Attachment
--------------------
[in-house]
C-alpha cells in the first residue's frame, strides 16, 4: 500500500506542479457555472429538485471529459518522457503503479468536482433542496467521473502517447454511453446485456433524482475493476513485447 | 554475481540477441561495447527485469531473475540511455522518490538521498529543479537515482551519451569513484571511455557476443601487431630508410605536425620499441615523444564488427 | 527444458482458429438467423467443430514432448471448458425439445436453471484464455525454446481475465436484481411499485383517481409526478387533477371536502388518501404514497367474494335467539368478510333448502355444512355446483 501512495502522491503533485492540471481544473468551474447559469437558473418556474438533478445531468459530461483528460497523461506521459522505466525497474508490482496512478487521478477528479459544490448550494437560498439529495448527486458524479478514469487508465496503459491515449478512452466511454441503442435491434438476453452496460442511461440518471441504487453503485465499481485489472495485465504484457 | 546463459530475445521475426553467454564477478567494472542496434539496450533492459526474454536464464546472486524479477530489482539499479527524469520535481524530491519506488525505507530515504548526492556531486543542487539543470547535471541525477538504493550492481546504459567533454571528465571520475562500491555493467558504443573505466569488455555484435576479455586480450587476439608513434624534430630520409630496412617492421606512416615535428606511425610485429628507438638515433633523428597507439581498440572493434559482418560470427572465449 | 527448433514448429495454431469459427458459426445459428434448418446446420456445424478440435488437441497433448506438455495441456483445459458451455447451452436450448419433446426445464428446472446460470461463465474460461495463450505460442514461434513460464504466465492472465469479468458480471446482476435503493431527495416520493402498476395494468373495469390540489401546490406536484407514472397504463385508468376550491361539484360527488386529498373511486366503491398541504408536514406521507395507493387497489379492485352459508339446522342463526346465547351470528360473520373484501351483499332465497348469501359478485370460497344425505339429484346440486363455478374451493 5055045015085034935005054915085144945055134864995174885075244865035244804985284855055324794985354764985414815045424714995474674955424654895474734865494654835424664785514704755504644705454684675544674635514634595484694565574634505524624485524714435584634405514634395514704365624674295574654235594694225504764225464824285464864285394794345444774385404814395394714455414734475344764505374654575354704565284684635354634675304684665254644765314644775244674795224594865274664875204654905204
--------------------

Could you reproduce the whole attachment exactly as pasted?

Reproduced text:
[in-house]
C-alpha cells in the first residue's frame, strides 16, 4: 500500500506542479457555472429538485471529459518522457503503479468536482433542496467521473502517447454511453446485456433524482475493476513485447 | 554475481540477441561495447527485469531473475540511455522518490538521498529543479537515482551519451569513484571511455557476443601487431630508410605536425620499441615523444564488427 | 527444458482458429438467423467443430514432448471448458425439445436453471484464455525454446481475465436484481411499485383517481409526478387533477371536502388518501404514497367474494335467539368478510333448502355444512355446483 501512495502522491503533485492540471481544473468551474447559469437558473418556474438533478445531468459530461483528460497523461506521459522505466525497474508490482496512478487521478477528479459544490448550494437560498439529495448527486458524479478514469487508465496503459491515449478512452466511454441503442435491434438476453452496460442511461440518471441504487453503485465499481485489472495485465504484457 | 546463459530475445521475426553467454564477478567494472542496434539496450533492459526474454536464464546472486524479477530489482539499479527524469520535481524530491519506488525505507530515504548526492556531486543542487539543470547535471541525477538504493550492481546504459567533454571528465571520475562500491555493467558504443573505466569488455555484435576479455586480450587476439608513434624534430630520409630496412617492421606512416615535428606511425610485429628507438638515433633523428597507439581498440572493434559482418560470427572465449 | 527448433514448429495454431469459427458459426445459428434448418446446420456445424478440435488437441497433448506438455495441456483445459458451455447451452436450448419433446426445464428446472446460470461463465474460461495463450505460442514461434513460464504466465492472465469479468458480471446482476435503493431527495416520493402498476395494468373495469390540489401546490406536484407514472397504463385508468376550491361539484360527488386529498373511486366503491398541504408536514406521507395507493387497489379492485352459508339446522342463526346465547351470528360473520373484501351483499332465497348469501359478485370460497344425505339429484346440486363455478374451493 5055045015085034935005054915085144945055134864995174885075244865035244804985284855055324794985354764985414815045424714995474674955424654895474734865494654835424664785514704755504644705454684675544674635514634595484694565574634505524624485524714435584634405514634395514704365624674295574654235594694225504764225464824285464864285394794345444774385404814395394714455414734475344764505374654575354704565284684635354634675304684665254644765314644775244674795224594865274664875204654905204